Revenue and earnings
MetLife (MET), the holding corporation for the Metropolitan Life Insurance Company, saw its revenue fall 9% in 2016 and 5% in 2015. The fall was driven by universal life and investment-type product policy fees, net investment income, and other revenue.
Expenses rose 2% in 2016 after falling 3% in 2015. Income from continuing operations, as a result, turned negative. Its interest expenses rose 12% in 2016 after falling 19% in 2015. As a result, its EPS (earnings per share) fell 86%, after falling 16% in 2015.
Revenue and EPS in 1H17
In 1H17, MetLife’s revenue growth was flat, driven by premiums and net investment income. Its expenses rose 3%, with its interest expenses rising 16%. As a result, its EPS fell 25%.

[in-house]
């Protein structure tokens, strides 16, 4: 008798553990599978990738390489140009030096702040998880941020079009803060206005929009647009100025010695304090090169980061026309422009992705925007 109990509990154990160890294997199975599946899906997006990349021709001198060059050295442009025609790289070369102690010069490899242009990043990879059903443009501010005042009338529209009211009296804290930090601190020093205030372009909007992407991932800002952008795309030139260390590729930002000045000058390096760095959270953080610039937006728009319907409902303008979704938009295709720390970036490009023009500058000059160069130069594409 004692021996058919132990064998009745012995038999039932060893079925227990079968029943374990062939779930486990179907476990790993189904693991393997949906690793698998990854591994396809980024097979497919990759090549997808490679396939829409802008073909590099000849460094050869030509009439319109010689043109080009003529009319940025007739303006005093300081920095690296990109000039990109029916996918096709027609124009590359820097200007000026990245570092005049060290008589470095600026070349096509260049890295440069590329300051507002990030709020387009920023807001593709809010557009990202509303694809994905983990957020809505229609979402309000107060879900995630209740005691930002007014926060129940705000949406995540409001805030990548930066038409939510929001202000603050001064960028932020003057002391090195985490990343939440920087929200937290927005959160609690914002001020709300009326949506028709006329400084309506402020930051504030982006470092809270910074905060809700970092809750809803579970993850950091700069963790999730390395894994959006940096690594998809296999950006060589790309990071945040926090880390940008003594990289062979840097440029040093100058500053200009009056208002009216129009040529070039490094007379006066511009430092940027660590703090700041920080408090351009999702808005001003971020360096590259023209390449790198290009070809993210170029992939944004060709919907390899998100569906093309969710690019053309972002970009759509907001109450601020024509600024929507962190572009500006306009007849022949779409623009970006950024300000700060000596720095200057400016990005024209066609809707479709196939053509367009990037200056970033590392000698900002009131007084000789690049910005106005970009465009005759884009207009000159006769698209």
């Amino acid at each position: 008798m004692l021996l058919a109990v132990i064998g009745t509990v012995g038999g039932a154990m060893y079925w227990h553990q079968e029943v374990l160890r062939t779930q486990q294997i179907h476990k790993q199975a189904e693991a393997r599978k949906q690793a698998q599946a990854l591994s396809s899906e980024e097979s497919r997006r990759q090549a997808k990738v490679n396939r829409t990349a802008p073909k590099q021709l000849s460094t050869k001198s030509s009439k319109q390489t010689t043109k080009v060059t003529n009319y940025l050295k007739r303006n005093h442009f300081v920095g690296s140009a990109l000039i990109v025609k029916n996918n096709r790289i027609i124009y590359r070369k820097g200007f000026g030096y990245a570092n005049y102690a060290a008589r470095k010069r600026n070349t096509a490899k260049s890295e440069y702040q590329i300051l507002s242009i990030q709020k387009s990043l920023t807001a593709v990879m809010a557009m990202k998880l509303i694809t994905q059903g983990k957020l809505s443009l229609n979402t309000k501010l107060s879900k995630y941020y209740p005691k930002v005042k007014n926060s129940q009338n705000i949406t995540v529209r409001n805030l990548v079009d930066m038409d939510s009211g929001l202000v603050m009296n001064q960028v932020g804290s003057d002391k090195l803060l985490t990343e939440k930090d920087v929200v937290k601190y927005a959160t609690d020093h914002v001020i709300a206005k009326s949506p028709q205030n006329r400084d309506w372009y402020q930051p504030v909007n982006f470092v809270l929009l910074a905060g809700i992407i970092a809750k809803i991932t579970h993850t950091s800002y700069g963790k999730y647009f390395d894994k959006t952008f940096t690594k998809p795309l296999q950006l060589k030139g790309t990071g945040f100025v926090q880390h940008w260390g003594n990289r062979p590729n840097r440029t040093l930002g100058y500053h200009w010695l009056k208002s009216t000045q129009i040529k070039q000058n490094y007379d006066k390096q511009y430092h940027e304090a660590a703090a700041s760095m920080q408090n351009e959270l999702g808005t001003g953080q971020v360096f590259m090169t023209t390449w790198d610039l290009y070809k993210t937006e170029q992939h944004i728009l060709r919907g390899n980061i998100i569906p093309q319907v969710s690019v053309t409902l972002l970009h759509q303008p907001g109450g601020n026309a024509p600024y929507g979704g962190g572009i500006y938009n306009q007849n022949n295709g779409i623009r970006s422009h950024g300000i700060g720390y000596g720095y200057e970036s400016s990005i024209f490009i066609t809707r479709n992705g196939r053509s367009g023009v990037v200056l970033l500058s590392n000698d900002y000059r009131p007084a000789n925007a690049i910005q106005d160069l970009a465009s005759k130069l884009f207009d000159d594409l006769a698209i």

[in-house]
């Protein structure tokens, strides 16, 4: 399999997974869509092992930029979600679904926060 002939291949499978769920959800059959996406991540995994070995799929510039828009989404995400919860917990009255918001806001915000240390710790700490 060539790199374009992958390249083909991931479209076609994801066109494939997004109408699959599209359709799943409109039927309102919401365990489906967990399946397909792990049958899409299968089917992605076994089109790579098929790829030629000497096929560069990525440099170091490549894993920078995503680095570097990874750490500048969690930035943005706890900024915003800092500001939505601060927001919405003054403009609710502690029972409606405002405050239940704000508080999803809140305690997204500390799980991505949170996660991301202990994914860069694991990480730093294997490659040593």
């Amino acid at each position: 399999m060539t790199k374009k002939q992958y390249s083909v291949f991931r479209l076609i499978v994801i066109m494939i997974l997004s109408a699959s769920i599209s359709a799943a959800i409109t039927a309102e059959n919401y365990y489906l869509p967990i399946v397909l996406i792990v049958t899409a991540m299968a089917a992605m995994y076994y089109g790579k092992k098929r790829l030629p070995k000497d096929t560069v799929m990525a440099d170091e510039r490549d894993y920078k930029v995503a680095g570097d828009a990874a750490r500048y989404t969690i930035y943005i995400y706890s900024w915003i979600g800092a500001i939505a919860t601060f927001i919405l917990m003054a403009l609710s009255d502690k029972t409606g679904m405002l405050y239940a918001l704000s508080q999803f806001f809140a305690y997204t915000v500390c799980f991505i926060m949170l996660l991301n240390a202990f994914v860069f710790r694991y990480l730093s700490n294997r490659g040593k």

The company has noted a continuous increase in its dividend. Its dividend payout rose phenomenally between 2015 and 2016, and slightly between 1H16 and 1H17.
MetLife stock has been beaten by both the SPDR S&P Insurance ETF (KIE) and the Fidelity MSCI Financials Index ETF (FNCL) most of the time over the last three years.
The O’Shares FTSE US Quality Dividend ETF (OUSA) offers a 2.1% dividend yield, at a PE (price-to-earnings) ratio of 20.2x. It has a 3% exposure to financials. The WisdomTree US High Dividend ETF (DHS) offers a 3.2% dividend yield, at a PE ratio of 21x. It has a 5% exposure to financials.